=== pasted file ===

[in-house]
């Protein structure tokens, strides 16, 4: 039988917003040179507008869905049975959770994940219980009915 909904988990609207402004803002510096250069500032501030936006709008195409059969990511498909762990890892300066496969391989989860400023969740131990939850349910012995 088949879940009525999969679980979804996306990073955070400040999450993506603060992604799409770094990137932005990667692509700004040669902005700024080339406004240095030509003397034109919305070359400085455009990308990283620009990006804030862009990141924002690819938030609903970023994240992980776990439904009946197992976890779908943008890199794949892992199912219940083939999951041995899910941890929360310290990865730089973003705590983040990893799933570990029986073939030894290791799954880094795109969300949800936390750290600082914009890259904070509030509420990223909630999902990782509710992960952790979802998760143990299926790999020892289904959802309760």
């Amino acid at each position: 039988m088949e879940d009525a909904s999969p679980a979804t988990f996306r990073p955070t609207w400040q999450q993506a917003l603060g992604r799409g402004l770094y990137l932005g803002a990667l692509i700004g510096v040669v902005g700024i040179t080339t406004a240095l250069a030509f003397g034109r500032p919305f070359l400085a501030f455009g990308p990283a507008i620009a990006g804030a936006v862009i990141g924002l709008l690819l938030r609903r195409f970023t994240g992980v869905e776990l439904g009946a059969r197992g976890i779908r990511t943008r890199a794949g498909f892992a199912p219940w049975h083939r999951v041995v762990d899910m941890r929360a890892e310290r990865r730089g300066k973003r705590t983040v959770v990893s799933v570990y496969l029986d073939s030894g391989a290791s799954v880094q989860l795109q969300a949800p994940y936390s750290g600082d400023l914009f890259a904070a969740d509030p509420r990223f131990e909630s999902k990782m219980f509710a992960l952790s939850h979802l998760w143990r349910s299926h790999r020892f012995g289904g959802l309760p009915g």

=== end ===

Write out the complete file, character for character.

[in-house]
């Protein structure tokens, strides 16, 4: 039988917003040179507008869905049975959770994940219980009915 909904988990609207402004803002510096250069500032501030936006709008195409059969990511498909762990890892300066496969391989989860400023969740131990939850349910012995 088949879940009525999969679980979804996306990073955070400040999450993506603060992604799409770094990137932005990667692509700004040669902005700024080339406004240095030509003397034109919305070359400085455009990308990283620009990006804030862009990141924002690819938030609903970023994240992980776990439904009946197992976890779908943008890199794949892992199912219940083939999951041995899910941890929360310290990865730089973003705590983040990893799933570990029986073939030894290791799954880094795109969300949800936390750290600082914009890259904070509030509420990223909630999902990782509710992960952790979802998760143990299926790999020892289904959802309760």
């Amino acid at each position: 039988m088949e879940d009525a909904s999969p679980a979804t988990f996306r990073p955070t609207w400040q999450q993506a917003l603060g992604r799409g402004l770094y990137l932005g803002a990667l692509i700004g510096v040669v902005g700024i040179t080339t406004a240095l250069a030509f003397g034109r500032p919305f070359l400085a501030f455009g990308p990283a507008i620009a990006g804030a936006v862009i990141g924002l709008l690819l938030r609903r195409f970023t994240g992980v869905e776990l439904g009946a059969r197992g976890i779908r990511t943008r890199a794949g498909f892992a199912p219940w049975h083939r999951v041995v762990d899910m941890r929360a890892e310290r990865r730089g300066k973003r705590t983040v959770v990893s799933v570990y496969l029986d073939s030894g391989a290791s799954v880094q989860l795109q969300a949800p994940y936390s750290g600082d400023l914009f890259a904070a969740d509030p509420r990223f131990e909630s999902k990782m219980f509710a992960l952790s939850h979802l998760w143990r349910s299926h790999r020892f012995g289904g959802l309760p009915g």